Detail Work, Dutch Style

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Author: Noel Hemphill

I, like many students who study abroad, have taken this time to not only study in a foreign country, but to explore the other foreign countries surrounding it. Studying in Europe offers a special advantage, as the many beautiful, proud countries that make up Western Europe are short flights away. Being situated in England – home of five airports just outside of London – and armed with the cheap airfare courtesy of EasyJet, it is delightfully simple to jet from city to city on a weekend. This past weekend, I had the chance to visit Amsterdam. Most people know the city for it’s infamous Red Light District, where tourists and locals alike can partake in all sorts of questionable activities.

I now know the city as something quite different. Canals float above glassy water ways all over the city, and long, wide diner boats slide effortlessly through these waterways. Couples share a bike ride home, and kids race each other down the narrow streets. The crisp, clean air of the museum district encourages you to enjoy a warm latte in the park before perusing works by Van Gogh. Perhaps best of all, the city is absolutely filled with beautifully designed buildings and cathedrals of all styles, and next door you will likely find a busy restaurant serving waffles, crepes or pancakes. No wonder bikes and walking are preferred modes of transport!

In arguably the most impressive building in Amsterdam, one finds the Rijks Museum. This museum is massive, with a total collection estimated to be one million objects of Dutch history and art, dating back to the year 1200. Currently, the museum displays over 8,000 pieces of their collection; these pieces represent a wide array of dutch works, from modern items such as a full scale airplane, to dollhouses and miniature furniture, to masterpieces by Frans Hals and Johannes Vermeer. It is almost overwhelming to see so many incredible items in one place.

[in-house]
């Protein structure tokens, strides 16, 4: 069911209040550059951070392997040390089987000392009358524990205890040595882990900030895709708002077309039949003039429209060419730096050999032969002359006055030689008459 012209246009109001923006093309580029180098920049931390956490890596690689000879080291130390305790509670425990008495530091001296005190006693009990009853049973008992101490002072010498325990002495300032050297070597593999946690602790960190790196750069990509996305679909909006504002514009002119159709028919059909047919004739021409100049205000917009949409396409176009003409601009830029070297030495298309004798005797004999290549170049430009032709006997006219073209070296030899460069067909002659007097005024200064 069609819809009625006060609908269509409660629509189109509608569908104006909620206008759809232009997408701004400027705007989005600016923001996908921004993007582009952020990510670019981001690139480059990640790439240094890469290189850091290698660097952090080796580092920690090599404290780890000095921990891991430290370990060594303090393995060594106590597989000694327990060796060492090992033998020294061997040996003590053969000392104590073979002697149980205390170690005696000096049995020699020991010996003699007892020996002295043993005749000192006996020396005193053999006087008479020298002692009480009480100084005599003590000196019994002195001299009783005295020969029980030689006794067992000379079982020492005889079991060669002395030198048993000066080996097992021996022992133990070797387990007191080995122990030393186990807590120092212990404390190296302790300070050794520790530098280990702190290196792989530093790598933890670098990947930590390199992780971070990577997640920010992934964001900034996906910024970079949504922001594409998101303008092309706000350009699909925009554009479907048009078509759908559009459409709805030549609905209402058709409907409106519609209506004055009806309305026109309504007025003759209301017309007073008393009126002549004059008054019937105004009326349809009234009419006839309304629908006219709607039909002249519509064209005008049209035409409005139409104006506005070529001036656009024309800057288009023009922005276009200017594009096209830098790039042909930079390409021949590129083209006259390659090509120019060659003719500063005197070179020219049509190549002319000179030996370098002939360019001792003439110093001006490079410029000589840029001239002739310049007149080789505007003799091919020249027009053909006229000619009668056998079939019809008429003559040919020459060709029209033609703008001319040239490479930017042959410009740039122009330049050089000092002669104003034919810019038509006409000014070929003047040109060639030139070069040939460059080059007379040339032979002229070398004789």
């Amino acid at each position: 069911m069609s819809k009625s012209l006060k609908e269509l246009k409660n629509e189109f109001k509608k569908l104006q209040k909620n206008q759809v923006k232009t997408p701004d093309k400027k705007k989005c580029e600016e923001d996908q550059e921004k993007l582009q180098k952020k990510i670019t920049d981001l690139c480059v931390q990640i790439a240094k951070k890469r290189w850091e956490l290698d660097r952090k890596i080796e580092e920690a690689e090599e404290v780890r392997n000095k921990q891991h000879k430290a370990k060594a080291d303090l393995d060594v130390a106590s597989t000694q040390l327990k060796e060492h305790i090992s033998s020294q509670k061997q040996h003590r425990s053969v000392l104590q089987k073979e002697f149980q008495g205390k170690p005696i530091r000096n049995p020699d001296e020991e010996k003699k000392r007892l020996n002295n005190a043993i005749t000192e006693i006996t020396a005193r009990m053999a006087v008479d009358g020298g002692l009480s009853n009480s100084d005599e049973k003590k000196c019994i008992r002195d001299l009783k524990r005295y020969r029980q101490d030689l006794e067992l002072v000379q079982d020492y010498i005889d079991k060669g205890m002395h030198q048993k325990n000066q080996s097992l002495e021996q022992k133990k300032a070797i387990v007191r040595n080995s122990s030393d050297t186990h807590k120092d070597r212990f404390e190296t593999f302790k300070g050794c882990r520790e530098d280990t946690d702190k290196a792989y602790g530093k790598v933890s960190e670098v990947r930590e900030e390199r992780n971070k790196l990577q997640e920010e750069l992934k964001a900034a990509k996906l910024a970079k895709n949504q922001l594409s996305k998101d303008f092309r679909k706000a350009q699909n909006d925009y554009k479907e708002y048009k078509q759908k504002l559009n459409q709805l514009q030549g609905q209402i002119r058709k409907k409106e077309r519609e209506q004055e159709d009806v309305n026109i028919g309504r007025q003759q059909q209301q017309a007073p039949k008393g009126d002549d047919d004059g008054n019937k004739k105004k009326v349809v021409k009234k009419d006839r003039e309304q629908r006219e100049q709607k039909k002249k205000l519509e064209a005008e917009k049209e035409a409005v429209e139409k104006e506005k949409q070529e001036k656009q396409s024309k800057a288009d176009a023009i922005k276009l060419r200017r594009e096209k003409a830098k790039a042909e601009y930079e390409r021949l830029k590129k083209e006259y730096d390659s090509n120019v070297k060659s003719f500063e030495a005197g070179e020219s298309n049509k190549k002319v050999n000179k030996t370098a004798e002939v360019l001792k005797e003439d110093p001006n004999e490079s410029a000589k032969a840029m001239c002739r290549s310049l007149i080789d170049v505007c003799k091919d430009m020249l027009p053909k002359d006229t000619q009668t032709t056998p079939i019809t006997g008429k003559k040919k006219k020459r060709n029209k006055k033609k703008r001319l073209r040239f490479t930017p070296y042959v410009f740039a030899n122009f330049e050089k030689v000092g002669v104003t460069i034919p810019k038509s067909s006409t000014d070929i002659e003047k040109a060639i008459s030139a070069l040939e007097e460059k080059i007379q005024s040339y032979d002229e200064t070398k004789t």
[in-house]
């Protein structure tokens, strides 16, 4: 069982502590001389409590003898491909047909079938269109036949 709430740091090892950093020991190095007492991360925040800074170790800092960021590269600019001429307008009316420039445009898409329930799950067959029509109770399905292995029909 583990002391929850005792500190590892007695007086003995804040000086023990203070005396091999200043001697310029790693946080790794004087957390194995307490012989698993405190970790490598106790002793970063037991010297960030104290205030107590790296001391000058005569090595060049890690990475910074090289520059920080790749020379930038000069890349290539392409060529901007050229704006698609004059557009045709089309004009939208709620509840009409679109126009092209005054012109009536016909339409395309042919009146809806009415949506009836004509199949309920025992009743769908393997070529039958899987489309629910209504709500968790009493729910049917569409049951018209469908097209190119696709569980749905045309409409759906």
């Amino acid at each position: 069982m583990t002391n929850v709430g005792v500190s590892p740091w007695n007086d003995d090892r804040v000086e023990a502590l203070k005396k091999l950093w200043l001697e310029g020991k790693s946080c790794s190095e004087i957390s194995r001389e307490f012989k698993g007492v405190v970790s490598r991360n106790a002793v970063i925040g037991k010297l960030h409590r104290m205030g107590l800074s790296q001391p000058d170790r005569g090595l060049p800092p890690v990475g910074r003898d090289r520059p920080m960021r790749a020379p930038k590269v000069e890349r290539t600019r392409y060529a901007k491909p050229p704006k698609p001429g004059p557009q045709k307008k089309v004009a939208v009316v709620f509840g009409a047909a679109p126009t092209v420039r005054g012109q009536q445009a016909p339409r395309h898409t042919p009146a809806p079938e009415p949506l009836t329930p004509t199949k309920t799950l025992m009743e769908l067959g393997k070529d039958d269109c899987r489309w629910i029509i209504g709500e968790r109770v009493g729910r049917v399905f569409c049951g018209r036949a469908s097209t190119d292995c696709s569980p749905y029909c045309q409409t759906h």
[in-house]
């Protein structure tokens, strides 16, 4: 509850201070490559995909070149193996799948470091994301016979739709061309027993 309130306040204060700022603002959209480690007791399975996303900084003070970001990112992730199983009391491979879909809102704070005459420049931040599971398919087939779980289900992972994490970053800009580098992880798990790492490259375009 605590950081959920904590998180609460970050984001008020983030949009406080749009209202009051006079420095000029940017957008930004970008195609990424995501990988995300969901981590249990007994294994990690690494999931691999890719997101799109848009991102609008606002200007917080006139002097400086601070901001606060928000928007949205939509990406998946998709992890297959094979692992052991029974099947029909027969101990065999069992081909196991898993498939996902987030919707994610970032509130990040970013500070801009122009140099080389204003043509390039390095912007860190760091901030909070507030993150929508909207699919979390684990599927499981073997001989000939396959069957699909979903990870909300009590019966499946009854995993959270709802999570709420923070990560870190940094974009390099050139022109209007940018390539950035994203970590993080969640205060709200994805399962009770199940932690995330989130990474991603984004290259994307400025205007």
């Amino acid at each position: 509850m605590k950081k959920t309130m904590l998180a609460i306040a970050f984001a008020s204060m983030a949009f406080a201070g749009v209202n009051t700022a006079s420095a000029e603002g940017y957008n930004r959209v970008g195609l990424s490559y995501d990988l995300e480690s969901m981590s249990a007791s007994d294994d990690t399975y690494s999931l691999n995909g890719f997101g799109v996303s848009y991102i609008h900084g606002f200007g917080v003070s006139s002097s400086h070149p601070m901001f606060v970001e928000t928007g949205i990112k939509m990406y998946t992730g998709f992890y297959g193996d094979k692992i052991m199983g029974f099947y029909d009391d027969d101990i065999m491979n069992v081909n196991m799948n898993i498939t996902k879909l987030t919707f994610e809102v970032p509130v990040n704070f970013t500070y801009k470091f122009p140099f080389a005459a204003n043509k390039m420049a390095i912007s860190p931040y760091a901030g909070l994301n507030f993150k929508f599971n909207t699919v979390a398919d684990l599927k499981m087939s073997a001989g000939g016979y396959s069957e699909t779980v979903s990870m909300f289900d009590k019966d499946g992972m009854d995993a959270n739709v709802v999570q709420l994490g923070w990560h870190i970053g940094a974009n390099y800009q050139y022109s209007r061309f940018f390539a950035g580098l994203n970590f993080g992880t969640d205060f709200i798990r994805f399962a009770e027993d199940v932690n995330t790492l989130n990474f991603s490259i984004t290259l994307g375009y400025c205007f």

I found myself incredibly struck by an image by Bartholomeus van der Helst. The image, entitled “Militia Company of District VIII under the Command of Captain Roelof Bicker” is enormous size, measuring 24 and a half feet wide. The image is not what one might typically expect of a military scene. Instead of all the men in dark, drab uniforms, the prominent figures sport light pastels, coral accents and rich metallics. Van der Helst took special care to put detailed work into each of these elaborately dressed men; they have gold fringe on their hems, gilded lace and beading around their waists and down their legs – they even have rosettes on their stockings! I am positively jealous of their wardrobes. How can I get my hands on the number of their couturier?

Many fashion designers say they have found their inspiration for a collection through artwork. Botticelli’s work has been cited by various designers, and the recent Fall collection by Dolce and Gabbana is a celebration of the ornate Byzantine and Medieval religious imagery. I suspect if people took a moment to really examine just one of the figures in Van der Helst’s image, they would find the masterful designs to be utterly inspiring.

I hope that I can emulate, in even a small way, the detailed, precise beauty of their attire. But let’s also be honest – too much fringe, beading and bejeweled accents can be tacky. There is a harmonious medium for this. Some women follow the idea that before leaving the house, they ought to remove one item of jewelry. I feel a little differently: simply dress for the occasion. A pile of gold and jewels around your neck and wrists for class? Hardly appropriate. Don’t waste your best stuff on your professors – they would prefer you put that effort forth on your papers. However, for an event requiring more formal attire, a simple cocktail dress goes from flattering to fabulous when accessorized well. Make yourself the masterpiece that Van der Helst or Rembrandt would have been proud of.

I wouldn’t suggest trying to pull off the impressionist look of Van Gogh. It’s a beautiful effect on a canvas, but dotted, unblended makeup is so not a good look. Save that idea for Halloween when “slutty cat” stops being a fun costume.

 

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